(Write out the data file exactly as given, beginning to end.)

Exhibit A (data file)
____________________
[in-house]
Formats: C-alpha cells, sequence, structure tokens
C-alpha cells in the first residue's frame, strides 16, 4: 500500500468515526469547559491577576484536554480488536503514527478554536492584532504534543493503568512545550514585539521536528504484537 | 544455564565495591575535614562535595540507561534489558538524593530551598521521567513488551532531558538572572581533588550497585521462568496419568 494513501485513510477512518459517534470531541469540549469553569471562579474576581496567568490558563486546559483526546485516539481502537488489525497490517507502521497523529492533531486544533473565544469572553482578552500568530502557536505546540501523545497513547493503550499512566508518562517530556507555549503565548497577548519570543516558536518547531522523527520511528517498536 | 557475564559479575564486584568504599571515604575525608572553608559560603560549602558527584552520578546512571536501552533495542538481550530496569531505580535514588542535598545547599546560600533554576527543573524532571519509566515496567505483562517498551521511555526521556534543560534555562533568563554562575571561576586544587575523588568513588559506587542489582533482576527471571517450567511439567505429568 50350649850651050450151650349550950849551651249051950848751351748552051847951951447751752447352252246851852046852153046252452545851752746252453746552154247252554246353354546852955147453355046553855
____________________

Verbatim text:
[in-house]
Formats: C-alpha cells, sequence, structure tokens
C-alpha cells in the first residue's frame, strides 16, 4: 500500500468515526469547559491577576484536554480488536503514527478554536492584532504534543493503568512545550514585539521536528504484537 | 544455564565495591575535614562535595540507561534489558538524593530551598521521567513488551532531558538572572581533588550497585521462568496419568 494513501485513510477512518459517534470531541469540549469553569471562579474576581496567568490558563486546559483526546485516539481502537488489525497490517507502521497523529492533531486544533473565544469572553482578552500568530502557536505546540501523545497513547493503550499512566508518562517530556507555549503565548497577548519570543516558536518547531522523527520511528517498536 | 557475564559479575564486584568504599571515604575525608572553608559560603560549602558527584552520578546512571536501552533495542538481550530496569531505580535514588542535598545547599546560600533554576527543573524532571519509566515496567505483562517498551521511555526521556534543560534555562533568563554562575571561576586544587575523588568513588559506587542489582533482576527471571517450567511439567505429568 50350649850651050450151650349550950849551651249051950848751351748552051847951951447751752447352252246851852046852153046252452545851752746252453746552154247252554246353354546852955147453355046553855